24-Year-Old Soldier From Staten Island Killed In Afghanistan
NEW YORK (CBSNewYork/AP) — A 24-year-old soldier from Staten Island has been killed in Afghanistan by insurgents who attacked his unit, military officials said.
Staff Sgt. Michael Ollis died Wednesday in Ghani Province in an attack that involved an improvised explosive device and small arms fire, the Pentagon said.
Ollis was an infantryman in the 10th Mountain Division’s 2nd Battalion, 22nd Infantry Regiment, 1st Brigade Combat Team based at Fort Drum in northern New York.
Ollis joined the Army in August 2006. After serving in Germany and Fort Campbell in Kentucky, he arrived at Fort Drum in November 2011. He previously had done tours in Iraq and Afghanistan. His unit was deployed to Afghanistan in January.
Mayor Michael Bloomberg offered prayers for his family and friends, and for all of those serving.
“As New Yorkers, we owe a special debt of gratitude to those who serve in our military, because New York City is in many ways America’s greatest symbol of freedom,” Bloomberg said in a statement. “Our prayers are with his grieving family and friends, and may God bless Sergeant Ollis and all those who continue to serve our nation.”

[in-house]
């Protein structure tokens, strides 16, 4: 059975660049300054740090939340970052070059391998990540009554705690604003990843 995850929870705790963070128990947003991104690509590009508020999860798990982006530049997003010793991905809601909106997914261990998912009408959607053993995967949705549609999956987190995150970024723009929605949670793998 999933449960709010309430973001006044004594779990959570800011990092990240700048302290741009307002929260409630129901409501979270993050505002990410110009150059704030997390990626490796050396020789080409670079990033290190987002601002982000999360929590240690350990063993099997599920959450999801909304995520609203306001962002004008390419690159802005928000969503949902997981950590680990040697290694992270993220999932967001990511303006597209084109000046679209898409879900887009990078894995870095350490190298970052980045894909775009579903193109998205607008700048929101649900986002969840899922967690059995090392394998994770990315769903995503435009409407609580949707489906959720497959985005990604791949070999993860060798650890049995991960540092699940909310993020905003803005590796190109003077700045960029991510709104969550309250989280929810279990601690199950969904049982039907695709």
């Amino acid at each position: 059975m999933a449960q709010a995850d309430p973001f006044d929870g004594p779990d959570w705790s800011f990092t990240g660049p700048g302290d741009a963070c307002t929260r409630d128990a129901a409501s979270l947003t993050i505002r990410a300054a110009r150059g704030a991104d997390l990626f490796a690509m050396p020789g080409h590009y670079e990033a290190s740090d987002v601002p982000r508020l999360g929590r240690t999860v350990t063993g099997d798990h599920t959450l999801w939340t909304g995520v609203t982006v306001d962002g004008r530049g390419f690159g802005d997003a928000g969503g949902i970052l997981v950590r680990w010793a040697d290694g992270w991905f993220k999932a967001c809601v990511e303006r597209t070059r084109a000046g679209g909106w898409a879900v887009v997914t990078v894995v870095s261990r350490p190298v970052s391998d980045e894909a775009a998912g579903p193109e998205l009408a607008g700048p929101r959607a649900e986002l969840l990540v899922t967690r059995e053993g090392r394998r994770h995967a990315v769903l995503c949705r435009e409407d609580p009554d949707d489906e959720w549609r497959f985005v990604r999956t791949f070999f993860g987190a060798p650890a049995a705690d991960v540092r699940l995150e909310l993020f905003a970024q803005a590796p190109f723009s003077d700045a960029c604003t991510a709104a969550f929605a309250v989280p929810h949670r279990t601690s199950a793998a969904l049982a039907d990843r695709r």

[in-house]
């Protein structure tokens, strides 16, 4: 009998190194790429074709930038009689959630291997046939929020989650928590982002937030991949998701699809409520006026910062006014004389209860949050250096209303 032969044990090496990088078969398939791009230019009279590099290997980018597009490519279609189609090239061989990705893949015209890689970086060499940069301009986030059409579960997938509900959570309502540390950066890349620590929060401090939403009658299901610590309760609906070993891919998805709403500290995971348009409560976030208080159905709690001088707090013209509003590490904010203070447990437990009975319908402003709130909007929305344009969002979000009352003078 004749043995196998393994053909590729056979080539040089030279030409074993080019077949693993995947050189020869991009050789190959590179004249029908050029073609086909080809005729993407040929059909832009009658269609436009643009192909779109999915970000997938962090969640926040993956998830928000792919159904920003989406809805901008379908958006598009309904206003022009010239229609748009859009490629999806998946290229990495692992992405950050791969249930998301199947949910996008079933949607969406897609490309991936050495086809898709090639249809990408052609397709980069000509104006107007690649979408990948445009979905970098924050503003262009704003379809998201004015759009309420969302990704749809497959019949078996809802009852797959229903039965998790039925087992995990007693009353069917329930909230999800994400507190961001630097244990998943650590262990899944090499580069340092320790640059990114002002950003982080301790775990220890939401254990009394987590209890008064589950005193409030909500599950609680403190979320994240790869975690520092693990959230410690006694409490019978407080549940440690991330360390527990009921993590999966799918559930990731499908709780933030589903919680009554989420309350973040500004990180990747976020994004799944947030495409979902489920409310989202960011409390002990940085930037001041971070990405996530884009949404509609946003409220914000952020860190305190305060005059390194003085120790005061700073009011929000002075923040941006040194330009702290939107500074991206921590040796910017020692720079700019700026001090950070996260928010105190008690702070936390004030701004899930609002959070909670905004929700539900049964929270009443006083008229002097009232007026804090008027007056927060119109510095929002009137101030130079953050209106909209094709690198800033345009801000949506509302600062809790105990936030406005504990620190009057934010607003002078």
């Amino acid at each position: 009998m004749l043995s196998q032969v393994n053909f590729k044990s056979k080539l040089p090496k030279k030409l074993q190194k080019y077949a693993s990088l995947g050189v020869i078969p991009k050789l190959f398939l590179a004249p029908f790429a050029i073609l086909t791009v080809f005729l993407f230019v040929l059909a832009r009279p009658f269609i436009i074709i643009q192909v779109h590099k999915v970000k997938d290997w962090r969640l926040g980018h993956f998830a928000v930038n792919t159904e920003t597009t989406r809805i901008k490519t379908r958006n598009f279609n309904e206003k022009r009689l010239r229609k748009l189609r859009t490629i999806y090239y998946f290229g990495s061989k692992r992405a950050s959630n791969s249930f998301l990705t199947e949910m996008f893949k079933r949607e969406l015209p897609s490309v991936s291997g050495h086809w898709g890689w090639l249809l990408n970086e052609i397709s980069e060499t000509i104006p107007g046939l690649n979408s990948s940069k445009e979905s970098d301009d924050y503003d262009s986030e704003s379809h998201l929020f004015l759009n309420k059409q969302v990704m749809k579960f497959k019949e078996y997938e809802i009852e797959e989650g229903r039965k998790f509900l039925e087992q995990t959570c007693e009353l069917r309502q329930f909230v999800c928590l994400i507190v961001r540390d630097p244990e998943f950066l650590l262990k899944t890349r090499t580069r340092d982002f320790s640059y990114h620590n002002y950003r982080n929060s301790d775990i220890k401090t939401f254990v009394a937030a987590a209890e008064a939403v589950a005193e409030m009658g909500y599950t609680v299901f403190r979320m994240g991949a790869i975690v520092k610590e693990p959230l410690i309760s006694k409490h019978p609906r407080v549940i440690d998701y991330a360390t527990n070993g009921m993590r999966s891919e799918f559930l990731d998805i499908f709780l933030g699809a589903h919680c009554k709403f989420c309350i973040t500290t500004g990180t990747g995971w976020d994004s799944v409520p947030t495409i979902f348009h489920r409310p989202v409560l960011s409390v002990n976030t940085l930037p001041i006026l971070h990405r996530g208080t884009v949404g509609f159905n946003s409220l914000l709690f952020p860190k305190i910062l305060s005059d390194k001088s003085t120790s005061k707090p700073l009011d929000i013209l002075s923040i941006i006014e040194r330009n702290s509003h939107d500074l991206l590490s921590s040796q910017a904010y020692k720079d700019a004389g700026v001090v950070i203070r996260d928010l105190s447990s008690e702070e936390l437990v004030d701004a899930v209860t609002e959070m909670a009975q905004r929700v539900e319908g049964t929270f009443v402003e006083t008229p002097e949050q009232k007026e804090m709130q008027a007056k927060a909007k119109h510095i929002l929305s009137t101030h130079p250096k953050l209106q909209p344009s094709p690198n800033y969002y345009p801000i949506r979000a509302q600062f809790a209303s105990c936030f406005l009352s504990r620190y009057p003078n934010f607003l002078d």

Ollis is survived by his mother and father.
A flag signifying a deployed soldier and a small memorial mark the family’s New Dorp home. Neighbors remembered the man as an inspiration.
“This is what he wanted to do. He always wanted to be in the Army and he was just a great kid,” Tony Pierno told CBS 2’s Tracee Carrasco.
Ollis’ father served in Vietnam. Family members said Michael wanted to follow in his footsteps.
On Friday Gov. Cuomo offered his condolences to the young soldier’s family.
“Along with all New Yorkers, I extend my sympathy to the friends, family and fellow Soldiers of Staff Sgt. Ollis,” Cuomo said. “We mourn the loss of this young soldier, but we will remember and honor his service to our nation.”
Cuomo directed that flags on state government buildings be flown at half-staff on Wednesday, Sept. 4 in honor of Ollis.
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